Poland: reasons behind Beata Szydlo’s resignation and the appointment of a new Prime Minister

, by Nicolas Filippi, Translated by Patrick Michnowicz

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Poland: reasons behind Beata Szydlo's resignation and the appointment of a new Prime Minister
From Kancelaria Premiera

On Thursday 7 December 2017, the Polish Prime Minister Beata Szydlo gave her resignation to the political committee of PiS (Law and Justice). Mateusz Morawiecki, the Minister of Finance, will take her place.

This is a dramatic turn of events in Poland. The current Prime Minister, Beata Szydlo, resigned last Thursday after having been set aside by Jaroslaw Kaczynski, the chairman of the conservative party Law and Justice (PiS). This occurred only a month after Beata Szydlo and Emmanuel Macron met in order to settle their disagreement on the posted work that started this summer. She will be replaced by the Minister of Finance and former banker Mateusz Morawiecki, who is considered as a better choice for settling the tensions with the European Union.

Beata Szydlo alone against all

Szydlo became Prime Minister in 2015 and her government has ever since made reform propositions that threatened the State of Law. In the eyes of the EU, Poland immediately became enemy number one, alongside Hungary, as the State of Law is indeed the basic requirement that every state needs to fulfil if it wishes to join the Union. But Poland is slowly falling into an endless pit of disguised authoritarianism, a real danger to democracy. For example, Poland has recently stopped to publish the orders of the Constitutional court, which is responsible for enforcing the constitution.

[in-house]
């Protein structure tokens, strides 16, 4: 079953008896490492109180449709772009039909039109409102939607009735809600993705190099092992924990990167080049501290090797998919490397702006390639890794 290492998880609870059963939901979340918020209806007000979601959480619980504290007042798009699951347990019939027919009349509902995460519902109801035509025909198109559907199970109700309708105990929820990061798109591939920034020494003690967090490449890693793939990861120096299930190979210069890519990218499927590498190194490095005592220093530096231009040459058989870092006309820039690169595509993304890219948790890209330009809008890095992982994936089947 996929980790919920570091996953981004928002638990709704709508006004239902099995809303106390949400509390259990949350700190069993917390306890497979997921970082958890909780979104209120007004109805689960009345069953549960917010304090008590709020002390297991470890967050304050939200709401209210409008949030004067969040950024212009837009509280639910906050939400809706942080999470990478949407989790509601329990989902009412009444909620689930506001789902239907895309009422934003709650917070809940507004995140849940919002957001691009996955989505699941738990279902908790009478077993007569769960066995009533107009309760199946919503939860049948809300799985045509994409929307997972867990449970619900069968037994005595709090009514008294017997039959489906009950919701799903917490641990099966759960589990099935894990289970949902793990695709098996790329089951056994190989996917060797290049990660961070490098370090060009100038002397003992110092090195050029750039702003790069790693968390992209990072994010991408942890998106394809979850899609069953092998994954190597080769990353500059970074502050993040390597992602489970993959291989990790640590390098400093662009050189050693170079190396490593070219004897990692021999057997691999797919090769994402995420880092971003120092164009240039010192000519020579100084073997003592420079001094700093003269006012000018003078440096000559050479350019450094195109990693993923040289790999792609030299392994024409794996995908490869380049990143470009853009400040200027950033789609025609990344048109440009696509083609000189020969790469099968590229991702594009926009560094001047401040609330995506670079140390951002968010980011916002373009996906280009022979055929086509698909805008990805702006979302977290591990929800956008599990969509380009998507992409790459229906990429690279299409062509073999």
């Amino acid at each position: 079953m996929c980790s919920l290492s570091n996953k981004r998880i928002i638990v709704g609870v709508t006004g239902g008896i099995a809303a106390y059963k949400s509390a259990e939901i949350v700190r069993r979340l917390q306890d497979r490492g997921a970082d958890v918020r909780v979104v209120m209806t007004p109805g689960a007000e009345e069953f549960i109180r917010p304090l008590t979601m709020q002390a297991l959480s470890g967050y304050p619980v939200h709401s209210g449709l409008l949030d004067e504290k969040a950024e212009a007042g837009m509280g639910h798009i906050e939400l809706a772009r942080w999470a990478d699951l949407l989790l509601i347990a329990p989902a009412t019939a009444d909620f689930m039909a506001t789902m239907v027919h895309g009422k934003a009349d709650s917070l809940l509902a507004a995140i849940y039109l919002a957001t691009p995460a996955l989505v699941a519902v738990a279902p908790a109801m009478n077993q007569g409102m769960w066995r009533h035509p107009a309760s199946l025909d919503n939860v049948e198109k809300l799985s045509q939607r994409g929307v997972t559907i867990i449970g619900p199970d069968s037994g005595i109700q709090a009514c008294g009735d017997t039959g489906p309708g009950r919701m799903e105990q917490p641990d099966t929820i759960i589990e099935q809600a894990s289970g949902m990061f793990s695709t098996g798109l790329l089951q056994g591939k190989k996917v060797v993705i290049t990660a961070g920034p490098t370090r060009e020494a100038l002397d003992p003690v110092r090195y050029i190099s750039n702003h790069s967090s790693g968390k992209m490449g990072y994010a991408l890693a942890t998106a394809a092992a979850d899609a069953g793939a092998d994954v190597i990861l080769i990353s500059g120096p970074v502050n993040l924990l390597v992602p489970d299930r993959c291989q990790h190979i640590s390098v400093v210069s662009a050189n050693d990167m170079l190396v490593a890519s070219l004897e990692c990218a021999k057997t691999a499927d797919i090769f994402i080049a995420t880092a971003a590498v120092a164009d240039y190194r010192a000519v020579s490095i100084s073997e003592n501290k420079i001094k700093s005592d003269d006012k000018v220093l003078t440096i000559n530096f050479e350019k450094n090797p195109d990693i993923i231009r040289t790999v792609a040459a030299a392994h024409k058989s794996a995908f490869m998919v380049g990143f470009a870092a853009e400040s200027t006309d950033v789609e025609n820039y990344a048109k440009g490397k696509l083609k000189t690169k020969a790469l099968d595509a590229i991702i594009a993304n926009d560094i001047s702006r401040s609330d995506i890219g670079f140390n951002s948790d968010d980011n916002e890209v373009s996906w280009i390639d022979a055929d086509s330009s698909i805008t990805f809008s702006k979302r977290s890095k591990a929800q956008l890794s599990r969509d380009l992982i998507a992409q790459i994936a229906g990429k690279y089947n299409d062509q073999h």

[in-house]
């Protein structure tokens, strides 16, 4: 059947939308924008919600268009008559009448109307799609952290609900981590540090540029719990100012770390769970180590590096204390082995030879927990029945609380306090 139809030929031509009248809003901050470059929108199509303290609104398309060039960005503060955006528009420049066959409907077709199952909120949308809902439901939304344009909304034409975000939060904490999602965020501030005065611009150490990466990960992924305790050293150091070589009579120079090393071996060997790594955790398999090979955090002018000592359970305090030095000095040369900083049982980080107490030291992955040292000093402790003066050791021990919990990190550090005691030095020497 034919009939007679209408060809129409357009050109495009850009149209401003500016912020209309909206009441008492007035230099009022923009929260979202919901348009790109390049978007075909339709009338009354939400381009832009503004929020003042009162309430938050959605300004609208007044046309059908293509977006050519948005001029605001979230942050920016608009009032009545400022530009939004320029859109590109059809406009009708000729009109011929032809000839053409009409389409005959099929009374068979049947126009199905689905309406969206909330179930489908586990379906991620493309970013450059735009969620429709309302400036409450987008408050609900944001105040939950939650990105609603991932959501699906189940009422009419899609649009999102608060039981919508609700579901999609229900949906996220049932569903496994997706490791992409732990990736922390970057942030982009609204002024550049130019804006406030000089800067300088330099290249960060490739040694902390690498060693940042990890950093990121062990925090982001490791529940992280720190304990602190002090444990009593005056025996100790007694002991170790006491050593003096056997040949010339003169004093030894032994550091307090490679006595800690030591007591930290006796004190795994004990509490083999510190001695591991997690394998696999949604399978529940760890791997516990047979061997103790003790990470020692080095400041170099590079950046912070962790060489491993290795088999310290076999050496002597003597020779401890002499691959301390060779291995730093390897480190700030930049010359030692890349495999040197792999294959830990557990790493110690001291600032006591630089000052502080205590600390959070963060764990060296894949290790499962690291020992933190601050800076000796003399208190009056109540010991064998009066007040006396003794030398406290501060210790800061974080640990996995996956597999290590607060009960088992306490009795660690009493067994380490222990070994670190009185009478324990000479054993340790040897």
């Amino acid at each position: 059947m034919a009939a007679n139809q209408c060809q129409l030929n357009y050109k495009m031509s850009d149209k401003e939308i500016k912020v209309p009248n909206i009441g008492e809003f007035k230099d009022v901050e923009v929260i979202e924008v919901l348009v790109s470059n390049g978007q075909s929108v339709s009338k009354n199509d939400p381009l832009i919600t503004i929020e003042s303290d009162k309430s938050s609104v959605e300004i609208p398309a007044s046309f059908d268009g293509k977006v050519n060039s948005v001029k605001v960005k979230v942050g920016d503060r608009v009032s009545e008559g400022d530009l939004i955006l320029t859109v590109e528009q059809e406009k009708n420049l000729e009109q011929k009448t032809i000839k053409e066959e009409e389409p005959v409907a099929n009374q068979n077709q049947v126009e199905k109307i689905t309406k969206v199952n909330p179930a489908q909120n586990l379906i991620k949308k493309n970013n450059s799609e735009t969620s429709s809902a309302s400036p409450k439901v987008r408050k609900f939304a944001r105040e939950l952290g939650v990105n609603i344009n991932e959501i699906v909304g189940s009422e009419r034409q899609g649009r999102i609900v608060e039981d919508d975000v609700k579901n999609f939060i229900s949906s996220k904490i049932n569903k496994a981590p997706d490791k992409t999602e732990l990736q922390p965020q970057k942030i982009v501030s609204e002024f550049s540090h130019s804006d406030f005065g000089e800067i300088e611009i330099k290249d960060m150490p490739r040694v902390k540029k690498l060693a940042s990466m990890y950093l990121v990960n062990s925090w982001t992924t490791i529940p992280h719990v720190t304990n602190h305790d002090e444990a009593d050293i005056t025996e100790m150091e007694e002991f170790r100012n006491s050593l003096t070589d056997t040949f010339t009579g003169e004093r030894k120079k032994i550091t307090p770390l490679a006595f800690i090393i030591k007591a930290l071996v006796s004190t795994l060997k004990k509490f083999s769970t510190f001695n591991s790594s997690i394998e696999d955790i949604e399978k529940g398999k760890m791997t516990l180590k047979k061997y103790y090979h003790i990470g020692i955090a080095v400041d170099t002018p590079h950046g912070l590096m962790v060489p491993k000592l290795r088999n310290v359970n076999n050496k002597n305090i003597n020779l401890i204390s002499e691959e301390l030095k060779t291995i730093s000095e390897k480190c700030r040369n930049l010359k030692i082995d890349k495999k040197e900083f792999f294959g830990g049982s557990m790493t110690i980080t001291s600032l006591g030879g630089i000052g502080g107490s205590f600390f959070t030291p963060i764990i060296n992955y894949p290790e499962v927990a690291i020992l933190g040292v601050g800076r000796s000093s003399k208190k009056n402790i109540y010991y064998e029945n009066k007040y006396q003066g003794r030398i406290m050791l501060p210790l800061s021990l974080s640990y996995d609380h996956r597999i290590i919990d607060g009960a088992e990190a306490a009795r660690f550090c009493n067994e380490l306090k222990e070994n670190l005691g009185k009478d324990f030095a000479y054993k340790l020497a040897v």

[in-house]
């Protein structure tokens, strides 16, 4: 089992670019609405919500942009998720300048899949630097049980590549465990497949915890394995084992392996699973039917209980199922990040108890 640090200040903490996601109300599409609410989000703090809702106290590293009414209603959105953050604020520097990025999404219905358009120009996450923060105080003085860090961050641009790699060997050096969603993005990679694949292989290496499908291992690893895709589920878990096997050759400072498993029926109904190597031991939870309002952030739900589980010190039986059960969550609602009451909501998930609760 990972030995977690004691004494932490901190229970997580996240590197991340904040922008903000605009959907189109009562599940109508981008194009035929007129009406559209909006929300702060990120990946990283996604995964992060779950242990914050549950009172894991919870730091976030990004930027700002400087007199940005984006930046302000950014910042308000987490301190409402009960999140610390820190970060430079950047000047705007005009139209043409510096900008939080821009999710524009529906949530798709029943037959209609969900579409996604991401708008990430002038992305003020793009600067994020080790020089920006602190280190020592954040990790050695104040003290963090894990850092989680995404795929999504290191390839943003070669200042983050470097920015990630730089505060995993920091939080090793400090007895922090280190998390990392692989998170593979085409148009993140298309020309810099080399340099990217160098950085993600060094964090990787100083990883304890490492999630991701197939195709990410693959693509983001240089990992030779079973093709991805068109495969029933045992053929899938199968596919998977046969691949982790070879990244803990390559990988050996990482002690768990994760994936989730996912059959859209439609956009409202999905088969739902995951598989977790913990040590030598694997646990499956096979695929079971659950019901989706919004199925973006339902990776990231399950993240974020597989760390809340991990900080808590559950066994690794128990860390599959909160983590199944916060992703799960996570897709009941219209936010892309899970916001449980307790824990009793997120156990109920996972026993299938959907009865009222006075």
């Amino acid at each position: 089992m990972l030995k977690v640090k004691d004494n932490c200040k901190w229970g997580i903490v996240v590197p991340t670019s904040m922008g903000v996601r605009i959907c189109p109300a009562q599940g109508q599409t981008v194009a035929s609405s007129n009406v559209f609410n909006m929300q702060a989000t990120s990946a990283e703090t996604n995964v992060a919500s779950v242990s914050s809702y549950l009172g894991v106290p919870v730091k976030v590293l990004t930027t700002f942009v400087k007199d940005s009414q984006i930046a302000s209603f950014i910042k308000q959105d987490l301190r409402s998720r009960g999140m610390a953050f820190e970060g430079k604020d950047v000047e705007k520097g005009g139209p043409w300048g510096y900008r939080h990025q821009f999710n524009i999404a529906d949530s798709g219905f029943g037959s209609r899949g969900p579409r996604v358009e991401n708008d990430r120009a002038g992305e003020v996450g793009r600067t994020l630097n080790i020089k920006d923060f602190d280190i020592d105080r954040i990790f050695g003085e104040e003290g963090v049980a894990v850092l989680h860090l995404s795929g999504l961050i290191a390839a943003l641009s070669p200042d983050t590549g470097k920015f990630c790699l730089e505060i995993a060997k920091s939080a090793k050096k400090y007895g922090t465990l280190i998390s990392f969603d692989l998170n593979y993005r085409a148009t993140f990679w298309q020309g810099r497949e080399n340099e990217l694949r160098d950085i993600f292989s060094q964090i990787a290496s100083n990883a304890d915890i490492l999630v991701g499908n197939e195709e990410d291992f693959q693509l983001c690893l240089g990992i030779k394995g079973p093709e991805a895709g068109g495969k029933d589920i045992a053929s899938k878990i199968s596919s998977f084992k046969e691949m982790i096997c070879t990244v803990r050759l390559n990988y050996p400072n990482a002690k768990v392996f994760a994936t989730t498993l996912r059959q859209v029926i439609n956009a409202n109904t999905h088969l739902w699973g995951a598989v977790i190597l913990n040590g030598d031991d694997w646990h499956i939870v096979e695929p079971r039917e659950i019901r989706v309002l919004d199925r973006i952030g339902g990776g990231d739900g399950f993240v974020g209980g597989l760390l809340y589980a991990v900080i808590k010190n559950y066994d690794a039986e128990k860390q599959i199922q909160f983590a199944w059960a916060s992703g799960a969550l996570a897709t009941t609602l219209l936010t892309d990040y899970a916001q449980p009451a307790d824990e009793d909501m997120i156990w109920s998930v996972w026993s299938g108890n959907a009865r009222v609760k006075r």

The ultra-conservative Prime Minister Beata Szydlo has sharply criticised the EU’s policy on immigration in 2015. Among other things, she refused to follow the program that aimed to relocate a certain number of Syrian refugees inside the EU and to take them in on Polish soil. She even declared that Poles feared for their own safety and that some members of her government thought that these refugees were terrorists. The European Union is considering retracting Poland’s right to vote because of the policies she has been leading – policies that are all in contradiction with the EU’s values.

In response to this restructuring, the party’s spokeswoman Beata Mazurek reacted as follows: “This shows us how we are perceived outside of our borders, the state of our relations with our partners, why we are supported, why we get attacked, and how the actions of our government and of our organisations are perceived by the other Member States. All of this had an impact on the government’s decision.” Beata Szydlo was appointed to the function of Prime Minister by the very controversial Jaroslaw Kaczynski, her mentor, who has now set her aside because of her euroscepticism. She should be appointed to the function of vice Prime Minister.

Will Mateusz Morawiecki settle the tensions with the EU?

Mateusz Morawiecki, the new and multilingual Polish Prime Minister, studied in Poland, the United States, Switzerland, and Germany. He was the President of the Bank Zachodni WBK until 2015, and he joined the PiS government as Minister of Development and vice Prime Minister. In 2016, he also became Minister of Finance. He managed to gain the favour of Jaroslaw Kaczynski, leader of the party, and to become Prime Minister that way. The goal of this nomination is to soften the image of Poland in the EU.

Politically speaking, Morawiecki is much more moderated than Szydlo and has gained the total trust of Jaroslaw Kaczynski, allowing him to set in place the “Morawiecki plan” when he was still Minister of Finance. The goal of this plan, inspired by the Keynesian economic theory, is to make Poland less dependent of foreign investment and to regain control over the bank sector. In the same time, he created an important policy on family allowance in order to tackle poverty, all the while keeping a “pro-business” vision.

This zealous defender of the Welfare State will have to lead several battles. The first one will be to regain the trust of the EU that decided, just before him being appointed to his new function, to attack Poland in the European Court of Justice on the grounds of Poland’s refusal to take in its quota of immigrants. Even though he is more moderated and “EU compatible”, Mateusz Morawiecki remains nonetheless the protégé of Jaroslaw Kaczynski, the one dealing the cards and controlling every government policy.

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